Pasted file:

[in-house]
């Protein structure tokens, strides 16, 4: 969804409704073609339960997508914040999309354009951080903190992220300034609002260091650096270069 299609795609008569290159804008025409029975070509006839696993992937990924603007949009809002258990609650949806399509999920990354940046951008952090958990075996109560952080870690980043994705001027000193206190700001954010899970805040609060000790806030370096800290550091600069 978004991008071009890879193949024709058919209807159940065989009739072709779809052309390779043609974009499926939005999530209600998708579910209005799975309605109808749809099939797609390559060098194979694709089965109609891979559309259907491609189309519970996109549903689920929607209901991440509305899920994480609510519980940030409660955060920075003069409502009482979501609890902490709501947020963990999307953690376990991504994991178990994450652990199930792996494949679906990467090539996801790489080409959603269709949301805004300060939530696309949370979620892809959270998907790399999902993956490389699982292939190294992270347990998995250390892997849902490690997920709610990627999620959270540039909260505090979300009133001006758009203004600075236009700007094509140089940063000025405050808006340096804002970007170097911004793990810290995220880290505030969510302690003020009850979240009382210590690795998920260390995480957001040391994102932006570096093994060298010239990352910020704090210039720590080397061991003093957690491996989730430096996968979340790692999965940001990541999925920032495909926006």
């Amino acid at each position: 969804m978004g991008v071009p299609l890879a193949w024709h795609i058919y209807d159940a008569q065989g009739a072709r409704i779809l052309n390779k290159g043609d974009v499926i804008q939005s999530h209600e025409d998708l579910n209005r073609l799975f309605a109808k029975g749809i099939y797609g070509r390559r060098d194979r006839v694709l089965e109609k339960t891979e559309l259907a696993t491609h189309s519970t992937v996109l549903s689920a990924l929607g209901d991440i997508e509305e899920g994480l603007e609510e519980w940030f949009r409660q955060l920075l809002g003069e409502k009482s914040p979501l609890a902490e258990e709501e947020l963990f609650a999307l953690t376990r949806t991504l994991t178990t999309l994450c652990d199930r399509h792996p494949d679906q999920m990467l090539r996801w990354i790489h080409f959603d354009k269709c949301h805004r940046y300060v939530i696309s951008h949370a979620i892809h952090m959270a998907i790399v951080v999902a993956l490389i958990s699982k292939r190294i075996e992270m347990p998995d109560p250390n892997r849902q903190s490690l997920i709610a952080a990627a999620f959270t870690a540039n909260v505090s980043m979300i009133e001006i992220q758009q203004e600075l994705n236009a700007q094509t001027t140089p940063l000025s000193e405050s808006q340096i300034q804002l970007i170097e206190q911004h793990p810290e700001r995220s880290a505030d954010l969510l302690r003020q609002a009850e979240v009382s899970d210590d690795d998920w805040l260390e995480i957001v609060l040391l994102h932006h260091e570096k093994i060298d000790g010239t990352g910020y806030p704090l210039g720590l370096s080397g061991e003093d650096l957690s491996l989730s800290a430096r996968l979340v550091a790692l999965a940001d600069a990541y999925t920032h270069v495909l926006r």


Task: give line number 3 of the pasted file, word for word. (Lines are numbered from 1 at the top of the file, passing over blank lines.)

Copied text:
């Amino acid at each position: 969804m978004g991008v071009p299609l890879a193949w024709h795609i058919y209807d159940a008569q065989g009739a072709r409704i779809l052309n390779k290159g043609d974009v499926i804008q939005s999530h209600e025409d998708l579910n209005r073609l799975f309605a109808k029975g749809i099939y797609g070509r390559r060098d194979r006839v694709l089965e109609k339960t891979e559309l259907a696993t491609h189309s519970t992937v996109l549903s689920a990924l929607g209901d991440i997508e509305e899920g994480l603007e609510e519980w940030f949009r409660q955060l920075l809002g003069e409502k009482s914040p979501l609890a902490e258990e709501e947020l963990f609650a999307l953690t376990r949806t991504l994991t178990t999309l994450c652990d199930r399509h792996p494949d679906q999920m990467l090539r996801w990354i790489h080409f959603d354009k269709c949301h805004r940046y300060v939530i696309s951008h949370a979620i892809h952090m959270a998907i790399v951080v999902a993956l490389i958990s699982k292939r190294i075996e992270m347990p998995d109560p250390n892997r849902q903190s490690l997920i709610a952080a990627a999620f959270t870690a540039n909260v505090s980043m979300i009133e001006i992220q758009q203004e600075l994705n236009a700007q094509t001027t140089p940063l000025s000193e405050s808006q340096i300034q804002l970007i170097e206190q911004h793990p810290e700001r995220s880290a505030d954010l969510l302690r003020q609002a009850e979240v009382s899970d210590d690795d998920w805040l260390e995480i957001v609060l040391l994102h932006h260091e570096k093994i060298d000790g010239t990352g910020y806030p704090l210039g720590l370096s080397g061991e003093d650096l957690s491996l989730s800290a430096r996968l979340v550091a790692l999965a940001d600069a990541y999925t920032h270069v495909l926006r």